Egyptian President Hosni Mubarak asked Prime Minister Binyamin Netanyahu to reexamine his policy toward the Palestinians, while Netanyahu asked Mubarak to get the Palestinians to alter their direction, when the two met in Sharm e-Sheikh on Thursday.
Following the meeting, Mubarak’s spokesman put out a statement saying the Egyptian president “reiterated that Israel should review its positions and policies, and take tangible confidence building measures toward the Palestinian Authority for peace talks to resume.”
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A statement released by Netanyahu’s office, which described the meeting as “lengthy, friendly and comprehensive,” quoted the prime minister as saying an agreement with the Palestinians was possible if they were willing to “end the conflict.”
Netanyahu asked Mubarak to persuade the Palestinians to move immediately to “direct, intensive and serious negotiations” – in which all core issues would be raised, according to the statement.
The prime minister also updated Mubarak on the progress of the fence Israel was building along the 240-km. Egyptian border to reduce the number of illegal immigrants from Africa infiltrating Israel via Sinai.
Although the focus of the talks was the diplomatic process, Egypt is increasingly preoccupied with the situation in Sudan, with Southern Sudan set to begin voting on Sunday on whether to secede and form an independent country.
Cairo is increasingly worried that an all-out war in its southern neighbor would lead to an influx of hundreds of thousands of refugees into Egypt, something that would severely tax the country’s economy.
Mubarak and Netanyahu first met privately, and then were joined by Industry, Trade and Labor Minister Binyamin Ben-Eliezer, National Security Adviser Uzi Arad and the prime minister’s military attaché, Maj.-Gen. Yohanan Locker. Attending from the Egyptian side were Foreign Minister Ahmed Abul Gheit, Mubarak’s chief of staff Zakaria Azmi, presidential adviser Soliman Awad and South Sinai Gov. Muhammad Shousha.
In a related diplomatic development, EU foreign policy chief Catherine Ashton met separately with the PA’s President Mahmoud Abbas and Prime Minister Salam Fayyad, and reiterated the EU’s position that Israel and the Palestinians must “find a satisfactory way to engage without delay in substantive negotiations on all finalstatus issues.”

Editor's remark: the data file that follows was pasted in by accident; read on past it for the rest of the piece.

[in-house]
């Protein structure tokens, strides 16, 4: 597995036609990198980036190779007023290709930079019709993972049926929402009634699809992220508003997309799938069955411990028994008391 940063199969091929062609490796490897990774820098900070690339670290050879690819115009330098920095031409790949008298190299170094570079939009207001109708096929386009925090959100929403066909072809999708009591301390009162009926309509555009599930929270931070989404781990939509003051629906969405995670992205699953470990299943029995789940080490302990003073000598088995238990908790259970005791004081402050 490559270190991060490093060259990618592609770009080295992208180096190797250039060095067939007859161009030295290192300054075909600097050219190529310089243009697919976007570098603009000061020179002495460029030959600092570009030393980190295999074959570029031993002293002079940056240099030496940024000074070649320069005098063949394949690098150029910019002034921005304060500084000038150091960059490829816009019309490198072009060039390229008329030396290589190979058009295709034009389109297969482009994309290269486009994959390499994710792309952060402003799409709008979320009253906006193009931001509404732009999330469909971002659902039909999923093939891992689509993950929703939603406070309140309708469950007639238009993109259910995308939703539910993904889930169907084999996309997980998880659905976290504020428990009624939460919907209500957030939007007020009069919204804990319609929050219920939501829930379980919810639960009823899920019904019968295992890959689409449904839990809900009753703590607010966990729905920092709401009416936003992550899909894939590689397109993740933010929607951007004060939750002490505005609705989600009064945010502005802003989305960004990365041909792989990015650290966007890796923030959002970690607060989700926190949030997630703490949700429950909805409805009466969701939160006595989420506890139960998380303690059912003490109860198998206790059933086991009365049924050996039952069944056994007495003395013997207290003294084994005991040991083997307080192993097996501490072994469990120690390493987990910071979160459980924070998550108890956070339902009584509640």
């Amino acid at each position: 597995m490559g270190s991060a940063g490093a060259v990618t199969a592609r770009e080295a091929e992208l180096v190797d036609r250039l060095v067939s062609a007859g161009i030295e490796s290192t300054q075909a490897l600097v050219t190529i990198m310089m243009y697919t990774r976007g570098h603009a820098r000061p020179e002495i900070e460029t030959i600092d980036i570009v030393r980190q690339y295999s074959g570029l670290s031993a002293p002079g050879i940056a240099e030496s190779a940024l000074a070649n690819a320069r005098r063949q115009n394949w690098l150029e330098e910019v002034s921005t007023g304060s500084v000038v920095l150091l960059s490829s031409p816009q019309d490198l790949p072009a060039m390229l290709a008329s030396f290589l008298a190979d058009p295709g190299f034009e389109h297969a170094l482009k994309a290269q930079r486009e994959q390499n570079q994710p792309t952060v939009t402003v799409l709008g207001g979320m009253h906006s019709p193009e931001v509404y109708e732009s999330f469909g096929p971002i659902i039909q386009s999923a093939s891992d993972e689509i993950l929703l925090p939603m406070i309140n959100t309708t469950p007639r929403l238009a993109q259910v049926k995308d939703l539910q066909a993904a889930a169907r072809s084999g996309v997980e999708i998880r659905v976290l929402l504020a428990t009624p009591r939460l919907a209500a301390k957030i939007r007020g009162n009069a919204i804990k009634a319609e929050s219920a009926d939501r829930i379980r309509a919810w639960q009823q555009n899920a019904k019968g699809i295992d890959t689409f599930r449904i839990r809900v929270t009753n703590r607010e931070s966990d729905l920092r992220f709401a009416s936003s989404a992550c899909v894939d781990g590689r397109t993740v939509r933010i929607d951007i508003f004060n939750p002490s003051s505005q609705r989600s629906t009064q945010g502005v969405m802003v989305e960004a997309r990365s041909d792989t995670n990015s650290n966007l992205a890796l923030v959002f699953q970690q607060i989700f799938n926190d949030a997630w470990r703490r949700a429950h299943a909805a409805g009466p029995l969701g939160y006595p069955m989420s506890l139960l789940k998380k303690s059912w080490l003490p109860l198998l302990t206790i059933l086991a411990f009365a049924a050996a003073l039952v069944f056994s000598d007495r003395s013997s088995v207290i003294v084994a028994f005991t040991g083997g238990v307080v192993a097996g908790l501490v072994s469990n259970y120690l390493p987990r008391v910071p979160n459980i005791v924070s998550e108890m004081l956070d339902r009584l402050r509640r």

“There is no alternative to a negotiated solution. Urgent progress is
needed toward a two-state solution with Israel and Palestine living
side-byside in peace and security as part of a just and comprehensive
peace,” Ashton said in a statement.
Ashton also visited the Church of the Nativity in Bethlehem. The
meetings with PA officials came a day after she spoke by phone with
Netanyahu and met with Foreign Minister Avigdor Lieberman, Defense
Minister Ehud Barak and opposition leader Tzipi Livni.
During the meeting with Lieberman, the foreign minister called on the EU
to put together a force to prevent arms smuggling into Gaza. He said
that once smuggling stopped, Israel could lift the closure of Gaza.
Ashton made no mention of this in her statement, saying that during her
discussions in the region, she said the crossings into Gaza must be
opened to allow the flow of humanitarian aid, imports, exports and
“We need to enable children to go to school and ordinary people to
reconstruct their homes and get on with their lives,” she said. “Recent
Israeli decisions are steps in the right direction, but I have
encouraged further efforts and complementary measures to achieve a
fundamental change of policy that allows for the reconstruction and
economic recovery of Gaza while addressing Israel’s legitimate security
Ashton called on the Middle East Quartet to meet as soon as possible to
help find a solution to the impasse in negotiations, positing the
upcoming Munich Security Conference in early February as a good
opportunity for such a meeting.
She commended the work of the PA in building the institutions of a
future state, and confirmed that the EU would “frontload” a financial
package worth 100 million euros to the PA and UNRWA.
With Israel, she said, “our partnership is strong and solid. I discussed
the state-of-play of our relations with Foreign Minister Lieberman. The
upcoming Association Council with Israel will be a good opportunity to
make further progress.”